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Old November 13, 2007, 02:02 PM   #20
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Join Date: December 12, 2006
Location: Indiana
Posts: 4,212
With the design of the M14. And that was to put a full auto switch on it. By doing that, they tried to make it something it never should have been, which is why 90% of them had the switch removed and the "selector lock" installed, making it semi only. If they hadn't fooled with the full auto in the first place, it would have been hailed as a great rifle and a worthy replacement for the M1.
I doubt it M14 would have ever been successful regardless of it's mode of fire. Yes, the full-auto capability hastened its demise but regardless the big bore battle rifle was on its way out in favor of the new "assault rifle" as the standard issue infantry weapon. What armies wanted was a light weight, pistol gripped, mid-powered, high capacity, select fire rifle. The Germans set the trend in WWII and Russia capitalized on it right away. The US and our allies lagged behind for years but ultimately we realized we had to make the switch.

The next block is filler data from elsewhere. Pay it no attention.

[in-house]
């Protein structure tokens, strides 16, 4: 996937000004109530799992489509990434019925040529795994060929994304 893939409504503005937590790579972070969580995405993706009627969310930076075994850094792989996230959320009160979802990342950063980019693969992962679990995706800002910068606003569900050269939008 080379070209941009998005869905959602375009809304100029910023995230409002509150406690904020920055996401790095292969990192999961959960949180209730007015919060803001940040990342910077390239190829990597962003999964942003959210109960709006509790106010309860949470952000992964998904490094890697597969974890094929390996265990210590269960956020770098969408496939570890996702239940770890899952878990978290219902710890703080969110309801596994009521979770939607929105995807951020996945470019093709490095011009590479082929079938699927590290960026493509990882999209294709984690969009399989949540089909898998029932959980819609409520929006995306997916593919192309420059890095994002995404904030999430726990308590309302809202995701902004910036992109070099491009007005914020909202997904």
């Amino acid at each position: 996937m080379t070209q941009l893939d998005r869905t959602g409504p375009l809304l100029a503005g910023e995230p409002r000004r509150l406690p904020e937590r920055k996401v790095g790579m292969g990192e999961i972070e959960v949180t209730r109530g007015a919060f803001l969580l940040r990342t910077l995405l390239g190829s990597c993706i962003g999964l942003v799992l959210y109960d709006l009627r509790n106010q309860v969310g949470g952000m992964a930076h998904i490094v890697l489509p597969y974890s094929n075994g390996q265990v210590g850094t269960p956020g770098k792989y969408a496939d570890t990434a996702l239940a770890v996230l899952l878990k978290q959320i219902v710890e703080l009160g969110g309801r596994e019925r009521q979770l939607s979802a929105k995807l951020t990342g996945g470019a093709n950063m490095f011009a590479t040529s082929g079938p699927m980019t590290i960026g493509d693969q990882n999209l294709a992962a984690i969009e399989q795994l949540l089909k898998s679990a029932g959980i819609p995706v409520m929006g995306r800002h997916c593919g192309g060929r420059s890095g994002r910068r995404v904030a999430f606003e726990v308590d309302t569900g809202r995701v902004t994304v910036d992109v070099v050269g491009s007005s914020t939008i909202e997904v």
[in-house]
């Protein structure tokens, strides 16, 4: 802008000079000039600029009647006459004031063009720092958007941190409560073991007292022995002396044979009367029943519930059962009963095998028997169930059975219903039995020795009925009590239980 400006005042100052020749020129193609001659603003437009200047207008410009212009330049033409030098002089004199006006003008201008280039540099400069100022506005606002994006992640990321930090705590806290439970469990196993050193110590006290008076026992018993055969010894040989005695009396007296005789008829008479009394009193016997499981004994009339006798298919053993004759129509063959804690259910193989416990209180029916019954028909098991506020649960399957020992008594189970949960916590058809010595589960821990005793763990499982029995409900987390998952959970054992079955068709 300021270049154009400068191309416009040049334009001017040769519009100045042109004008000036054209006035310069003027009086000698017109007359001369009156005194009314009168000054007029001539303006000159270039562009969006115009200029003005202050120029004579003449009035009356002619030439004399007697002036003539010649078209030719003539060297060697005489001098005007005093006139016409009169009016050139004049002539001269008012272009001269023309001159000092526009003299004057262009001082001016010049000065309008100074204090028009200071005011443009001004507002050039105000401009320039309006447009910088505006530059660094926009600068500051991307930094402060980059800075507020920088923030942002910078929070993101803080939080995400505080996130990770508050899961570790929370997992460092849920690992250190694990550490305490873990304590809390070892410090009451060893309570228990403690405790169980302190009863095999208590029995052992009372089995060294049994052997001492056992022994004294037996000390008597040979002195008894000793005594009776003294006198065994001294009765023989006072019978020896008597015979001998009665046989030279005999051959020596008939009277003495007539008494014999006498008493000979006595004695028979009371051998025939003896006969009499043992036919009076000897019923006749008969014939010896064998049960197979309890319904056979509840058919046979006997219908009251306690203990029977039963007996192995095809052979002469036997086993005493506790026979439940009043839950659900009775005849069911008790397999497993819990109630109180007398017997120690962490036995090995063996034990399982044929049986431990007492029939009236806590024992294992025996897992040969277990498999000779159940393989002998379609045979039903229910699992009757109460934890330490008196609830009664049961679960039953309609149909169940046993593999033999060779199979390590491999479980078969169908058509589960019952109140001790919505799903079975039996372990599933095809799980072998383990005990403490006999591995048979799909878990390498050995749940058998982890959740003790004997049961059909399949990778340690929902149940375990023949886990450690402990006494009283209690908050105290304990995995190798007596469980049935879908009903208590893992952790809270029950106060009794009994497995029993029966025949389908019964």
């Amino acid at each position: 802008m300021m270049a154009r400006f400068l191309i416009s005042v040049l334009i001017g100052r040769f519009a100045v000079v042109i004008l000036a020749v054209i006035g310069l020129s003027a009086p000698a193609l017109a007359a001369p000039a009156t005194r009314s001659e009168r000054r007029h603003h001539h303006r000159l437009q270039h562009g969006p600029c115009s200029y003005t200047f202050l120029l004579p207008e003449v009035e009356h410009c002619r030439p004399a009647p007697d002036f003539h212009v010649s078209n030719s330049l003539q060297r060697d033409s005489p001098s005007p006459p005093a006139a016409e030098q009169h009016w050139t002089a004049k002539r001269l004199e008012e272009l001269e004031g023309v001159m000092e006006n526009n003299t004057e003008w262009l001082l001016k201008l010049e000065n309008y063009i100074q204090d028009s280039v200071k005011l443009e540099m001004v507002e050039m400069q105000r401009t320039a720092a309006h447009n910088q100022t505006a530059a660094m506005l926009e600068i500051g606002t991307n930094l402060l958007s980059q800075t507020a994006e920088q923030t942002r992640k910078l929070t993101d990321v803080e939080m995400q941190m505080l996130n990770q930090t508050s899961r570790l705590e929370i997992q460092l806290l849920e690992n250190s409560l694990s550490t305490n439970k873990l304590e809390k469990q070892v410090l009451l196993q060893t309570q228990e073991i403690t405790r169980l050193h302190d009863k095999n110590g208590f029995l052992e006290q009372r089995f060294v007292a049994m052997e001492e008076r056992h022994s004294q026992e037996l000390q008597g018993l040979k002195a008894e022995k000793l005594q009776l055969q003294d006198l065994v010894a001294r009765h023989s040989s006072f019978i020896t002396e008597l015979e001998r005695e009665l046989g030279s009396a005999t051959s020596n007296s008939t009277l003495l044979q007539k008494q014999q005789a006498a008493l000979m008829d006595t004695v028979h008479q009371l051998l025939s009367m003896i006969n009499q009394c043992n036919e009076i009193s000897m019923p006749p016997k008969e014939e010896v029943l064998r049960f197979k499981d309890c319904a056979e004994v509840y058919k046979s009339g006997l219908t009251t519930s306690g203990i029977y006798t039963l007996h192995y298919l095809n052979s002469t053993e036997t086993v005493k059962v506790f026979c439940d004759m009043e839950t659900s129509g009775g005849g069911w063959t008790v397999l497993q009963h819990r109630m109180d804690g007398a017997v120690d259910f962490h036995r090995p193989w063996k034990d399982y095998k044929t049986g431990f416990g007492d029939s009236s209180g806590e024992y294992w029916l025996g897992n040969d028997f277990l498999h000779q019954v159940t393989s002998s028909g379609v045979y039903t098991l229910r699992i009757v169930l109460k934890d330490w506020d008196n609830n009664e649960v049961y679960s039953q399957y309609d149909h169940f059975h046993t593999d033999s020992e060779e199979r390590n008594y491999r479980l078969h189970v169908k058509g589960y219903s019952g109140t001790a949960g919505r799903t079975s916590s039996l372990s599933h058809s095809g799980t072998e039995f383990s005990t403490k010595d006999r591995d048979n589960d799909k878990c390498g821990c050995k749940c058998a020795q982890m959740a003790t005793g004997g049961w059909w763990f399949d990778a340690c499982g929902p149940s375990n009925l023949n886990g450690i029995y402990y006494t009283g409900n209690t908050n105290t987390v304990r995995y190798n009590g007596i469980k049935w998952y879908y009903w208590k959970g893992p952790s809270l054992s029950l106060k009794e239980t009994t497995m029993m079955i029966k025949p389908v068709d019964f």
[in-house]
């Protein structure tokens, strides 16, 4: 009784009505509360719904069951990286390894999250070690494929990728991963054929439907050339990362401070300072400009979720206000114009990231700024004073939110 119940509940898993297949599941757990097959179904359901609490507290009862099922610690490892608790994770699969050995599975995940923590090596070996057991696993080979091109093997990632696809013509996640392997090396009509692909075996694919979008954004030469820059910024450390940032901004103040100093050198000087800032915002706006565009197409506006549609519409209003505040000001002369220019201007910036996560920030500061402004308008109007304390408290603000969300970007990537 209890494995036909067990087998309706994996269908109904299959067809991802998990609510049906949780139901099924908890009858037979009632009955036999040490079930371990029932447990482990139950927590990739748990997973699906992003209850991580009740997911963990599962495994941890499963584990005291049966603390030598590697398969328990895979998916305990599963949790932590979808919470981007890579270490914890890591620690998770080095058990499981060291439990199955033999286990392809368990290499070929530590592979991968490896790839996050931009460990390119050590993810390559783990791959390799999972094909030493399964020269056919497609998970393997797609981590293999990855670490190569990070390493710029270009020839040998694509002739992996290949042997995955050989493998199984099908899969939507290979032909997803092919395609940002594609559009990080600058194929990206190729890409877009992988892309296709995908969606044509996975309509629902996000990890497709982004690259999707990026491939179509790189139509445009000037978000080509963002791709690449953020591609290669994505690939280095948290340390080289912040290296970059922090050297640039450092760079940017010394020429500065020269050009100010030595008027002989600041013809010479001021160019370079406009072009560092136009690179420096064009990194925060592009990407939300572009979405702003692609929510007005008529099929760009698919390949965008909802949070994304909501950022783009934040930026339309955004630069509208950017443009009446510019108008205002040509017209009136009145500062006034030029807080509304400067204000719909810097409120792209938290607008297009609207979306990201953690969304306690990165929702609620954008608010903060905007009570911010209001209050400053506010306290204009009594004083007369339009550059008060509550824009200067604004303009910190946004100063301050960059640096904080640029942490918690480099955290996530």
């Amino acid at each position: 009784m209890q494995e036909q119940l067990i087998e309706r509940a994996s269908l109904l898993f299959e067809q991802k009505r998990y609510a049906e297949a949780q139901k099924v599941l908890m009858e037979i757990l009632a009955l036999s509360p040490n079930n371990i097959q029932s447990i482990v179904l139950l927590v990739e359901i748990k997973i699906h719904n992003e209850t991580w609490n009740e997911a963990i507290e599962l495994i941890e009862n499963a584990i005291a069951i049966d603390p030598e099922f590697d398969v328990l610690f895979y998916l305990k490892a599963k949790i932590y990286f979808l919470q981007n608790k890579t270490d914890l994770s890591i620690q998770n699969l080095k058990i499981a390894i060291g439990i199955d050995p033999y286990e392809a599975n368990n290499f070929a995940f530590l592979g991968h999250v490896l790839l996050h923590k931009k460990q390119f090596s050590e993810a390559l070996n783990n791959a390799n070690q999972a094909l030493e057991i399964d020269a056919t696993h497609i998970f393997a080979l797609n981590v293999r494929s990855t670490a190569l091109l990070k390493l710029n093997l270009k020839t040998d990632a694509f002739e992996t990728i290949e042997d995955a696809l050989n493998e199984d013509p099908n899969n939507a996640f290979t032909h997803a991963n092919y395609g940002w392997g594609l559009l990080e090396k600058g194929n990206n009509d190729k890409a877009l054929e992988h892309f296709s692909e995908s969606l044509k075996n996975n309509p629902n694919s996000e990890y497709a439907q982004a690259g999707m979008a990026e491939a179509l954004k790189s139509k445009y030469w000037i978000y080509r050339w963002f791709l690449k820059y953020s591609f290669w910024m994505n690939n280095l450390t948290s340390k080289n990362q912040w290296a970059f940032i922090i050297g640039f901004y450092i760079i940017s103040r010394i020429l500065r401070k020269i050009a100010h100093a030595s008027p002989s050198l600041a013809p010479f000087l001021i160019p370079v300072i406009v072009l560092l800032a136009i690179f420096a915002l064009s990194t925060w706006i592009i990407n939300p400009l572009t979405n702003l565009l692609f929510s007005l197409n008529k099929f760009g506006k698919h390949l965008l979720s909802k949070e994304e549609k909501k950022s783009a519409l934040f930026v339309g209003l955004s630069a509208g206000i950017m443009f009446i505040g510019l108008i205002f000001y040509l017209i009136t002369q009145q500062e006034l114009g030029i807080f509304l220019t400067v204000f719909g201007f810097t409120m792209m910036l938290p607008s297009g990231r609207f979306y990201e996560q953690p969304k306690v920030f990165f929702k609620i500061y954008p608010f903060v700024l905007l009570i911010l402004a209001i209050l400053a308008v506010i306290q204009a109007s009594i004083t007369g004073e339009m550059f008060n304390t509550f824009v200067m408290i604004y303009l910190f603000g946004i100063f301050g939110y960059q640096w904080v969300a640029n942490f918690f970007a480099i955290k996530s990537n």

The M14 offered very little advantage over the M1 Garand. About it's only improvement was the addition of a 20 round magazine and slightly shortened overall length. The Army really hoped that the M14 would be an answer to the AK47 and it wasn't. It was a failed design right out of the gate for its intended mission. But that's not to say the rifle is a bad design, because it's not. It's a very good design.

Today the M14 serves in a much better role in our armed forced. As a designated marksman rifle, it adds range and power to a squad. It also serves quite well in special units that need weapons with diverse capabilities depending on their mission.
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